Urban gardener, Cleve West: What a performance

The Chelsea Flower Show will be preening its feathers this weekend as exhibitors put the final touches to their creations, hoping for acclaim by way of a coveted RHS gold medal. Judges will be poring over the clients' briefs for each garden and making their own assessments (before judging begins in earnest on Monday) so they can be clear about the designers' intentions and make sense of gardens that have been conceived over a period of months, created in weeks and destroyed in days (or even hours). Their transient, theatrical nature is said to have no relevance to real gardens but John Sales, RHS judge and former Gardens Advisor for the National Trust, believes that our backyards have just as much, if not more, in common with theatrics than exhibits at flower shows.

Sales is well respected as the most experienced judge on the RHS show gardens panel. He's also one of the most insightful. Regardless of where the garden is coming from - historical, contemporary, traditional - he single-handedly dispels the notion of the judge who raises a golden hand only for nostalgia.

He believes that gardens rely not just on the designer's masterplan, but the processes (often spanning decades) that sustain them, and that change, through decay and growth, is at the core of what people find so captivating about gardens. He sees the combined aesthetic and emotional experience as more process than product and that, through constant interaction, gardens become "closer to the performing arts than to the fine arts, bearing loose comparison with a long-running, slowly developing ballet or opera (even a soap opera), the cast and musicians consisting of the plants, which have to be trained, directed, encouraged and cajoled into a satisfactory performance".

Coming from an artistic background, I have always been interested in the potential of seeing gardens as an art form. Lately though, largely through working on my allotment, the notion of elevating gardening to art has seemed a little pretentious. But Sales's notion of "the performance" is a tasty morsel to chew on, as it explains why some show gardens, as wonderful as they may seem at first glance, don't quite hit the spot.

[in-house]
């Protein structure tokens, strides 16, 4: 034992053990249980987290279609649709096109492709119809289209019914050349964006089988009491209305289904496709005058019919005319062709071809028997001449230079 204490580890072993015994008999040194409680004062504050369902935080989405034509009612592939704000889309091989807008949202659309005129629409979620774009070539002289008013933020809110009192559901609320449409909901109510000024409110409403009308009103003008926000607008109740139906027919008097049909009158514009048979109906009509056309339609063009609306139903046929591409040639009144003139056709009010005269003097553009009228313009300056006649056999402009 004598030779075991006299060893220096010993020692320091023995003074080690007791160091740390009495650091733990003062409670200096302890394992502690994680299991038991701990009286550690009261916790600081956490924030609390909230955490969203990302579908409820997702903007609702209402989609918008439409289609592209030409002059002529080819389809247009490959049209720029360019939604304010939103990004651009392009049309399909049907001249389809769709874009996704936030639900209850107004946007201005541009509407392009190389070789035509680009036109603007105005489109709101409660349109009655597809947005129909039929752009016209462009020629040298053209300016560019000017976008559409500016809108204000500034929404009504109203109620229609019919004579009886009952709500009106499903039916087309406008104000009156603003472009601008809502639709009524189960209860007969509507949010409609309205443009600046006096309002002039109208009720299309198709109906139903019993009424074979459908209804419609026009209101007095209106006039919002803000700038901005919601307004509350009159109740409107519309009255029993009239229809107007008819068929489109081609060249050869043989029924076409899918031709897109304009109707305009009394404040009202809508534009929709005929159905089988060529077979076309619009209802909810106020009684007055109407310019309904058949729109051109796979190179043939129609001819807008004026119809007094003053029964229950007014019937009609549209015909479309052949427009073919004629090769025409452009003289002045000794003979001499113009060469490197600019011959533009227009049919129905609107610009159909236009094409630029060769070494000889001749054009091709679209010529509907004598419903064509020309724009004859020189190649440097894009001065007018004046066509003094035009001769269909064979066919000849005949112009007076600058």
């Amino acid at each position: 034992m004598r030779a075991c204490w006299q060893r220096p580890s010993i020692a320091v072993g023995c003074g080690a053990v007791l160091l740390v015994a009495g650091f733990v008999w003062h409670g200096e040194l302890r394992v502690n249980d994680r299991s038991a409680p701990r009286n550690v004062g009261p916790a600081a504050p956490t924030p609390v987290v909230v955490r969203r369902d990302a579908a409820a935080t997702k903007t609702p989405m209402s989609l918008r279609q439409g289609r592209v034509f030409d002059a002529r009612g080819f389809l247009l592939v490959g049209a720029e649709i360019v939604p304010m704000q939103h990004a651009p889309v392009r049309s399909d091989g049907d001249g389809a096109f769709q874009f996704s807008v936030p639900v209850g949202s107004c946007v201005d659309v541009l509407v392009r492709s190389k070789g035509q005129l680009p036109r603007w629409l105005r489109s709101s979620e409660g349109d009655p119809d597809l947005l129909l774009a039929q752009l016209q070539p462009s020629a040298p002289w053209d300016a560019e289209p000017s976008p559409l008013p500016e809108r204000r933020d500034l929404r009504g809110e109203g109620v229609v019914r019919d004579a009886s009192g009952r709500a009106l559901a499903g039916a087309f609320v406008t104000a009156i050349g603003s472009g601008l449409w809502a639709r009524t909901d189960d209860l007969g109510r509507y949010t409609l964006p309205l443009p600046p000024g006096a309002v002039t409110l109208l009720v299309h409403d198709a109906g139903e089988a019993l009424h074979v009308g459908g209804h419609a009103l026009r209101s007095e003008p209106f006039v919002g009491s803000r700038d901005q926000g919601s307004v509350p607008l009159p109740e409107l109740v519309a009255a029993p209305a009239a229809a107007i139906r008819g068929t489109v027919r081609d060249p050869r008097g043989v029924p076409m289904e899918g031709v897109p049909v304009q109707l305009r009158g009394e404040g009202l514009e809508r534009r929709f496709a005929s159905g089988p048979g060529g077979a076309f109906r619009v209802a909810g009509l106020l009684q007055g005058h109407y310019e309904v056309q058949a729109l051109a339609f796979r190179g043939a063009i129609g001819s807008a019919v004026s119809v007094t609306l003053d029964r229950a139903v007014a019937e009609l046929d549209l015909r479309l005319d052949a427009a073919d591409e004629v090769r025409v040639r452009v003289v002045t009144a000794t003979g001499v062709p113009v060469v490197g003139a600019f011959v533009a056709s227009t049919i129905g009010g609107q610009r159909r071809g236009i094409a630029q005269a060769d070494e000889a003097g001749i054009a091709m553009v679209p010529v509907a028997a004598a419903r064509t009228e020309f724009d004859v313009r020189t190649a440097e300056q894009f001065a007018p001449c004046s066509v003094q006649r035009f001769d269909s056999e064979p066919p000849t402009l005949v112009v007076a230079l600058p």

My theory is that many fall foul of the "magic boomerang" effect, where every flower is a picture of perfection. Anticipation can be achieved only by including plants that may not be in full bloom or at their best, but have all the promise of growth or successional flowering. In other words, like any good soap opera, they leave you wanting more. Exhibitors are often nervous of including plants that are not in full bloom (and I'm sure there was a time when they would have been marked down for it), but expectation and imagination add so much more to a garden than one preserved in aspic.

On this basis I'm guessing that some of the more notable gardens this year will make plants, not gimmicks, the centre of attention; look out for The Daily Telegraph Garden (designed by Gabriella Pape and Isabelle van Groeningen and inspired by the work of Karl Foerster) and A Tribute to Linnaeus (designed by Ulf Nordfjell, as mentioned in Anna Pavord's piece), celebrating the tercentenary of the Father of Taxonomy. You might also keep an eye out for Sarah Price. A couple of years ago I nominated Sarah as an up-and-coming talent in the garden design world. Last year she won a gold medal at the Hampton Court Flower Show and this year QVC has sponsored her to build a small garden at the Chelsea Flower Show.

These, in my opinion, are often more challenging than the larger gardens. The same design rules apply, but with limited space mistakes are amplified and more noticeable. Selecting the right plants to use is, without a doubt, the most difficult part of making one of these small gardens look and feel comfortable. More often than not planting will be either minimal (the safer bet) or crammed tighter than a Northern Line tube at rush-hour, with no real hint of successional flowering. Sarah has opted for a delicate layering and a rich mixture of gemstone coloured plants and, like many other exhibitors, will be hoping that her limelight performance won't be upstaged by the season being two weeks early. Seedhead stand-ins will, no doubt, be waiting in the wings - for the show must go on.

Discover more property articles at Homes and Property
News
i100
Arts and Entertainment
Billie Piper as Brona in Penny Dreadful
tvReview: It’s business as usual in Victorian London. Let’s hope that changes as we get further into the new series spoiler alert
Life and Style
A nurse tends to a recovering patient on a general ward at The Queen Elizabeth Hospital in Birmingham